By Michael E. Miller
By Ryan Yousefi
By Kyle Munzenrieder
By Sabrina Rodriguez
By Michael E. Miller
By Carlos Suarez De Jesus
By Luther Campbell
By Kyle Munzenrieder
Moments after a quick breakfast of a hot dog smeared with relish and mustard and rolled up in a slice of Holsum white bread, 44-year-old Ratican is back on the river, heading toward the Port of Miami, the downtown skyline beckoning in the mid-day sun like the spires of Oz. Below the deck, the 850-horsepower Caterpillar engine rumbles, sending vibrations through the cabin, spitting out oily diesel smoke as Ratican aims the bow toward another towing date with the Rio Miami.
"See, what we do is we have the tow tug in front pulling, and a second tug on the tail to swing the back end around," Ratican explains, recalling the Rio Miami's inopportune rendezvous with the Second Avenue span. "Up here in the front boat, I basically just pull straight ahead, but in the back, he's the one steering, you know, going from side to side and pulling that end of the freighter whichever way it needs to go. On this bridge, the way we set them up because of the bend in the river, we bring the ship kind of aiming right at the spot we hit, and then we start swinging it from behind.
"I'm up in front here in this boat, and the tail tug, which was the Hercules, loses its steering at the worst possible moment, just as we're pulling that ship through," says Ratican. "If it'd been 30 seconds before or 30 seconds after, you know, we wouldn't have hit. But it was right at that perfect spot. The steering just took a shit, and we just reached that spot and it was, `Okay, okay, turn it, turn it' - and nothing. Handcuffed. I was giving it hell from up here, but it wasn't enough. The next thing I know, `Buffffff.' I just see concrete flying, and I'm thinking, Oh shit. We nuked it. My first crash and burn. I guess that shit's bound to happen to you sooner or later."
Ratican, a pudgy, bearded river rat crowned with a mane of thick brown curls, can barely stand still as he talks, darting out the open doorway of the pilothouse to call out to friends on the shore - "We call it the coconut telegraph," he says - popping back inside to drag on a Winston while manning the wheel and easing the brass throttle back and forth almost by mind control. With each stretch, each curve, each steel span over the river, the stories flow.
"Back when I was working for Backus, they had this one character, he was something else," Ratican says. "Well, this guy, a real cowboy, he and his dad worked together. Dad, you know, he ran a little towboat, and he'd sit up on the bridge, oblivious to everything. He loved jai-alai, so he'd be going up the river figuring out his jai-alai numbers. Meanwhile Junior's in the tail boat, raising all kinds of hell." Ratican, three years a tug captain and nearly twenty on the river, is having trouble getting the story out between explosive fits of laughter at this memory, fumbling now and then for the volume switch on the cabin radio that crackles with incessant static and the chatter between tug captains and drawbridge tenders.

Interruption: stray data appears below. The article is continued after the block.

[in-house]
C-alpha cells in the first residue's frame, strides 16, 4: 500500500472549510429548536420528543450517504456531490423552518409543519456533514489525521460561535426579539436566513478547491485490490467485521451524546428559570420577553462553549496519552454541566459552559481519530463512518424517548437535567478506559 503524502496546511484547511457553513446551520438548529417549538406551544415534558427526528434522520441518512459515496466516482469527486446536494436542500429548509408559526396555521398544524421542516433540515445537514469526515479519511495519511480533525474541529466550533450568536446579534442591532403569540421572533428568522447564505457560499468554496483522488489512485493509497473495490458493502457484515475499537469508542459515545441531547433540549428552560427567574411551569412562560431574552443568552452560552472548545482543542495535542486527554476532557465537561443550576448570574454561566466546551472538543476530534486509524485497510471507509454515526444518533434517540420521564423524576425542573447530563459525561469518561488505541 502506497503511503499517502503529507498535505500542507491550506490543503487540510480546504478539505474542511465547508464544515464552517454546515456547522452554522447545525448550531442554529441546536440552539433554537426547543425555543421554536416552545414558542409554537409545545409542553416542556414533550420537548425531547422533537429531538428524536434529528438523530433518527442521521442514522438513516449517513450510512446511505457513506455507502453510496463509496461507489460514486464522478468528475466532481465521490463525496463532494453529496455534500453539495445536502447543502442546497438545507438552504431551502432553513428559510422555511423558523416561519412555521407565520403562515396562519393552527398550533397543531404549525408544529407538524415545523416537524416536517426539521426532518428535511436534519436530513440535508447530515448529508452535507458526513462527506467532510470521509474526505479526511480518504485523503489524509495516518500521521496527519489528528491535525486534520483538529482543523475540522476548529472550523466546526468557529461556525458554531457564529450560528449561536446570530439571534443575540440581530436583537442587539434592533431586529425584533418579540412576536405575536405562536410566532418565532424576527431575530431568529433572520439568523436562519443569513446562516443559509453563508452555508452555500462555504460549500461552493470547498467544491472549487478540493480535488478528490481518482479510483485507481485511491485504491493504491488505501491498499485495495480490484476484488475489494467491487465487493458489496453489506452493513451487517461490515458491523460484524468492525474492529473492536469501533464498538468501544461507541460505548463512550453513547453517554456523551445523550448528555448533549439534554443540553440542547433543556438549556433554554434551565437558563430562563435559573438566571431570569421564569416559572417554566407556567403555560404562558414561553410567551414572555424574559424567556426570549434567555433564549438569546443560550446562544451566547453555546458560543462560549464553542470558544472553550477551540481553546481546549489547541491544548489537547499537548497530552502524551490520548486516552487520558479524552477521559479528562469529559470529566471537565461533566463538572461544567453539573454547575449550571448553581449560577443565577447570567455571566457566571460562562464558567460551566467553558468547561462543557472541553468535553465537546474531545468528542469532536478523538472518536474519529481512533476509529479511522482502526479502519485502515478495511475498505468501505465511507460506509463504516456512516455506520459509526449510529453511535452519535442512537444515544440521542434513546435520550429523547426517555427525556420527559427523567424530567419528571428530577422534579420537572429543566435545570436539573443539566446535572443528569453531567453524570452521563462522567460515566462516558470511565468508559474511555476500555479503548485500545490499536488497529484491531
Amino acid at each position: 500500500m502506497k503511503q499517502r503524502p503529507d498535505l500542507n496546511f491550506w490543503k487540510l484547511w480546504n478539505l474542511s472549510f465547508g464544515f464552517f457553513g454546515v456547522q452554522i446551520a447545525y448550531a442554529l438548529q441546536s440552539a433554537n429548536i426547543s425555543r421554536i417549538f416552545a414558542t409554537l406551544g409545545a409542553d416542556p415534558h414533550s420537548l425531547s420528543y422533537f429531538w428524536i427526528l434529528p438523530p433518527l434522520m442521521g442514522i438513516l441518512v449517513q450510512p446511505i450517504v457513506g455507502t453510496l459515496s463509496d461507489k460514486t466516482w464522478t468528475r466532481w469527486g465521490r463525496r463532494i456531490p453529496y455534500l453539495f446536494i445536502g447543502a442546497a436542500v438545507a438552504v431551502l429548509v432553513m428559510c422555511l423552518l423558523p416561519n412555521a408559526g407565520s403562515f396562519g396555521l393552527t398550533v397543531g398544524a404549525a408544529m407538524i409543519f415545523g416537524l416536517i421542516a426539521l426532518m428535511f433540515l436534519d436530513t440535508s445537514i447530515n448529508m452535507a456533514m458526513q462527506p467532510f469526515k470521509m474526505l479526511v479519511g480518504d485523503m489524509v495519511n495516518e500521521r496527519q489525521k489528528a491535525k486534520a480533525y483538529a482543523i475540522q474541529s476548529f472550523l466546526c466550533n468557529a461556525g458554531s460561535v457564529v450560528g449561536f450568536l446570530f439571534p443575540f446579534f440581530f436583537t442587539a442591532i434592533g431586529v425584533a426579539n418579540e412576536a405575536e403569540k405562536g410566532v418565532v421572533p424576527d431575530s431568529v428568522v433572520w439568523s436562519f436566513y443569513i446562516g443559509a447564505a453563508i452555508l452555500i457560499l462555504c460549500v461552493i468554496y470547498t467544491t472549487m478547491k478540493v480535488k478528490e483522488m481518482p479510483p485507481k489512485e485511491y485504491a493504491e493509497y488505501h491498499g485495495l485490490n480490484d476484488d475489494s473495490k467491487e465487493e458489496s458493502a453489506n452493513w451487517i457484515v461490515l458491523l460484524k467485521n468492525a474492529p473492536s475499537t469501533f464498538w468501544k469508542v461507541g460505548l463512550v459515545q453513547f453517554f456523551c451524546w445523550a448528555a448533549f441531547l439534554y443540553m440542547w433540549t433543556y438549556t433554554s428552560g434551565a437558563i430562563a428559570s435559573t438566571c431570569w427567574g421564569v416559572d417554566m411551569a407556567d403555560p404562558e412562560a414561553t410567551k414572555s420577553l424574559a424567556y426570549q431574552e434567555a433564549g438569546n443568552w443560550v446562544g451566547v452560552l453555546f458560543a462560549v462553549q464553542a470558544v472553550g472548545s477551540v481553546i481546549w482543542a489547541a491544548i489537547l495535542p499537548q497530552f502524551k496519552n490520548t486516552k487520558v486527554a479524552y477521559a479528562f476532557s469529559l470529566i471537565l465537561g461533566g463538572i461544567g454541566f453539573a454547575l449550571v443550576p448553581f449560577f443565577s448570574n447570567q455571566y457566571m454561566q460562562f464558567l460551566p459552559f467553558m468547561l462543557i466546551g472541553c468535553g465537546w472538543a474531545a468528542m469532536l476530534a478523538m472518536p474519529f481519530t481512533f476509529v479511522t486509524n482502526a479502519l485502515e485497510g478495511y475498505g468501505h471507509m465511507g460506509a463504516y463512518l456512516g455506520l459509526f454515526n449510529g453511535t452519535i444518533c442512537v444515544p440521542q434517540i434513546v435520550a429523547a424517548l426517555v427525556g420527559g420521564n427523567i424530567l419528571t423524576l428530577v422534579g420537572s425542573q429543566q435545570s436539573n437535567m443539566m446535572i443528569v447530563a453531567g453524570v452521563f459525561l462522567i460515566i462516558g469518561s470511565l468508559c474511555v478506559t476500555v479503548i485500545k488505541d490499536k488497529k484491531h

"He used to do stuff you wouldn't believe. He worked at night, you know, so he was always out here terrorizing the river at two, three in the morning. Then he'd come out later and go, `Well, I wonder who hit that? I didn't.' So one time, this was in broad daylight, he came 'round this bend going way too fast and the ship got too far over to the south side and crunched a U.S. Customs boat. It was a Scarab. A real nice one.
"I tell you what, it was like kicking the top off a red ant pile. There must have been 200 people on the Customs dock in ten minutes. And all of them mad and glaring at us like we did it on purpose or something. I mean, c'mon. They probably took the boat away from some drug smuggler anyway, the fuckers. Yeah, that was back in the old wild and woolly days.
"You know, all those guys I was working with back when I first came to Backus, their parents were tugboat captains," says Ratican. "I mean they grew up pushing a sand barge or pulling up to pump sand at Cape Florida. So they were running barges up and down this river when they were eight years old. You know, they couldn't hardly see over the wheel. Not many of those guys around any more. Moved away or dead and buried. I guess we're carrying on the spirit of the river for them." He punctuates the tale with a blast of the tug's horn.